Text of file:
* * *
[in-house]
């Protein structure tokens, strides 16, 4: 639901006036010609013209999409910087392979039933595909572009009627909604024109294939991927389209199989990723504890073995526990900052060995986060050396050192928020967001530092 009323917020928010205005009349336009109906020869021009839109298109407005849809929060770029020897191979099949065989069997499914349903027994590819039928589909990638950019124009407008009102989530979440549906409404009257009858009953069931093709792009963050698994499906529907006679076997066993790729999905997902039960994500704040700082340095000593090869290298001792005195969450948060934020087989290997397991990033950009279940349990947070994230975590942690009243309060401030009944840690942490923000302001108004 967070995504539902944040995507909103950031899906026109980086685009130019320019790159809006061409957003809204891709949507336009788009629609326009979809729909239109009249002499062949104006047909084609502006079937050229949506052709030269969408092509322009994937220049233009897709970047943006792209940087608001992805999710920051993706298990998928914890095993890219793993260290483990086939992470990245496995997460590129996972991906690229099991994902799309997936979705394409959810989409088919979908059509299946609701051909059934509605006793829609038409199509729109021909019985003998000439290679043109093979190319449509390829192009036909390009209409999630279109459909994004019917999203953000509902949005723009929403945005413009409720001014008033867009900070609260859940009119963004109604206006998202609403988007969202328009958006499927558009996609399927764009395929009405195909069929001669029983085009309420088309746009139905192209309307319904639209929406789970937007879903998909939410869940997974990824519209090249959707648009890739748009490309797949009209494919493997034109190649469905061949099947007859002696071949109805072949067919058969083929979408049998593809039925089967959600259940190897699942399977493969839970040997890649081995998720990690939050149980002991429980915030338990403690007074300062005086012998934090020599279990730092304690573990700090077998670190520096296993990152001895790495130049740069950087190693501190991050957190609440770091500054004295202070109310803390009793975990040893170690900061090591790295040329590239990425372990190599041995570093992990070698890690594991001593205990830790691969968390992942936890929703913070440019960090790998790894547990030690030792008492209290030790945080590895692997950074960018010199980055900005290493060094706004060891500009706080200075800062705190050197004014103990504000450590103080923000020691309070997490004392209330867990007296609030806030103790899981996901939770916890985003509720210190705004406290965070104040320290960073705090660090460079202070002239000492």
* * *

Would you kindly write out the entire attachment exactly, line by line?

[in-house]
């Protein structure tokens, strides 16, 4: 639901006036010609013209999409910087392979039933595909572009009627909604024109294939991927389209199989990723504890073995526990900052060995986060050396050192928020967001530092 009323917020928010205005009349336009109906020869021009839109298109407005849809929060770029020897191979099949065989069997499914349903027994590819039928589909990638950019124009407008009102989530979440549906409404009257009858009953069931093709792009963050698994499906529907006679076997066993790729999905997902039960994500704040700082340095000593090869290298001792005195969450948060934020087989290997397991990033950009279940349990947070994230975590942690009243309060401030009944840690942490923000302001108004 967070995504539902944040995507909103950031899906026109980086685009130019320019790159809006061409957003809204891709949507336009788009629609326009979809729909239109009249002499062949104006047909084609502006079937050229949506052709030269969408092509322009994937220049233009897709970047943006792209940087608001992805999710920051993706298990998928914890095993890219793993260290483990086939992470990245496995997460590129996972991906690229099991994902799309997936979705394409959810989409088919979908059509299946609701051909059934509605006793829609038409199509729109021909019985003998000439290679043109093979190319449509390829192009036909390009209409999630279109459909994004019917999203953000509902949005723009929403945005413009409720001014008033867009900070609260859940009119963004109604206006998202609403988007969202328009958006499927558009996609399927764009395929009405195909069929001669029983085009309420088309746009139905192209309307319904639209929406789970937007879903998909939410869940997974990824519209090249959707648009890739748009490309797949009209494919493997034109190649469905061949099947007859002696071949109805072949067919058969083929979408049998593809039925089967959600259940190897699942399977493969839970040997890649081995998720990690939050149980002991429980915030338990403690007074300062005086012998934090020599279990730092304690573990700090077998670190520096296993990152001895790495130049740069950087190693501190991050957190609440770091500054004295202070109310803390009793975990040893170690900061090591790295040329590239990425372990190599041995570093992990070698890690594991001593205990830790691969968390992942936890929703913070440019960090790998790894547990030690030792008492209290030790945080590895692997950074960018010199980055900005290493060094706004060891500009706080200075800062705190050197004014103990504000450590103080923000020691309070997490004392209330867990007296609030806030103790899981996901939770916890985003509720210190705004406290965070104040320290960073705090660090460079202070002239000492």